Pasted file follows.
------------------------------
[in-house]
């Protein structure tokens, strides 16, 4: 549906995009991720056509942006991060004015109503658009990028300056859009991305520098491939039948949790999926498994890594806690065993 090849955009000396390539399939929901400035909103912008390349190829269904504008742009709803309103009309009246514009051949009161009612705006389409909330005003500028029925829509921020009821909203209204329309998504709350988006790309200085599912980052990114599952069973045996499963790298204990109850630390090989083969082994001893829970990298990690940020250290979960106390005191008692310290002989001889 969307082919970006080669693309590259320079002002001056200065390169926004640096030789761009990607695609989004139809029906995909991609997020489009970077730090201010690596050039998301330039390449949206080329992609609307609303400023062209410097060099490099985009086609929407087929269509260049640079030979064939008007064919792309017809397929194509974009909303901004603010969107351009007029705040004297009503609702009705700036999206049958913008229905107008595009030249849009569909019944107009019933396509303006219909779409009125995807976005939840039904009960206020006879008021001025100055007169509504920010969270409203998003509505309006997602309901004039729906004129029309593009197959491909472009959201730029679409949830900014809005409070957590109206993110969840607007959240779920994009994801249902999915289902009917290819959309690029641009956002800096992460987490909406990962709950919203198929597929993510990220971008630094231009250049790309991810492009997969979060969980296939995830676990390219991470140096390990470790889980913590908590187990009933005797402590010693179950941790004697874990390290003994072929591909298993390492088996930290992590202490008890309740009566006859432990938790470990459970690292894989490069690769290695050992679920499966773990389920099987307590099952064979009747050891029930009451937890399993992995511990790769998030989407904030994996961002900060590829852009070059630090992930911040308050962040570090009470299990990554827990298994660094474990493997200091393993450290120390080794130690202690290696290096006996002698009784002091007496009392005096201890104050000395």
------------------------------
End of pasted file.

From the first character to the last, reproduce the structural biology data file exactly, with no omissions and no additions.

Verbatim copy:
[in-house]
């Protein structure tokens, strides 16, 4: 549906995009991720056509942006991060004015109503658009990028300056859009991305520098491939039948949790999926498994890594806690065993 090849955009000396390539399939929901400035909103912008390349190829269904504008742009709803309103009309009246514009051949009161009612705006389409909330005003500028029925829509921020009821909203209204329309998504709350988006790309200085599912980052990114599952069973045996499963790298204990109850630390090989083969082994001893829970990298990690940020250290979960106390005191008692310290002989001889 969307082919970006080669693309590259320079002002001056200065390169926004640096030789761009990607695609989004139809029906995909991609997020489009970077730090201010690596050039998301330039390449949206080329992609609307609303400023062209410097060099490099985009086609929407087929269509260049640079030979064939008007064919792309017809397929194509974009909303901004603010969107351009007029705040004297009503609702009705700036999206049958913008229905107008595009030249849009569909019944107009019933396509303006219909779409009125995807976005939840039904009960206020006879008021001025100055007169509504920010969270409203998003509505309006997602309901004039729906004129029309593009197959491909472009959201730029679409949830900014809005409070957590109206993110969840607007959240779920994009994801249902999915289902009917290819959309690029641009956002800096992460987490909406990962709950919203198929597929993510990220971008630094231009250049790309991810492009997969979060969980296939995830676990390219991470140096390990470790889980913590908590187990009933005797402590010693179950941790004697874990390290003994072929591909298993390492088996930290992590202490008890309740009566006859432990938790470990459970690292894989490069690769290695050992679920499966773990389920099987307590099952064979009747050891029930009451937890399993992995511990790769998030989407904030994996961002900060590829852009070059630090992930911040308050962040570090009470299990990554827990298994660094474990493997200091393993450290120390080794130690202690290696290096006996002698009784002091007496009392005096201890104050000395």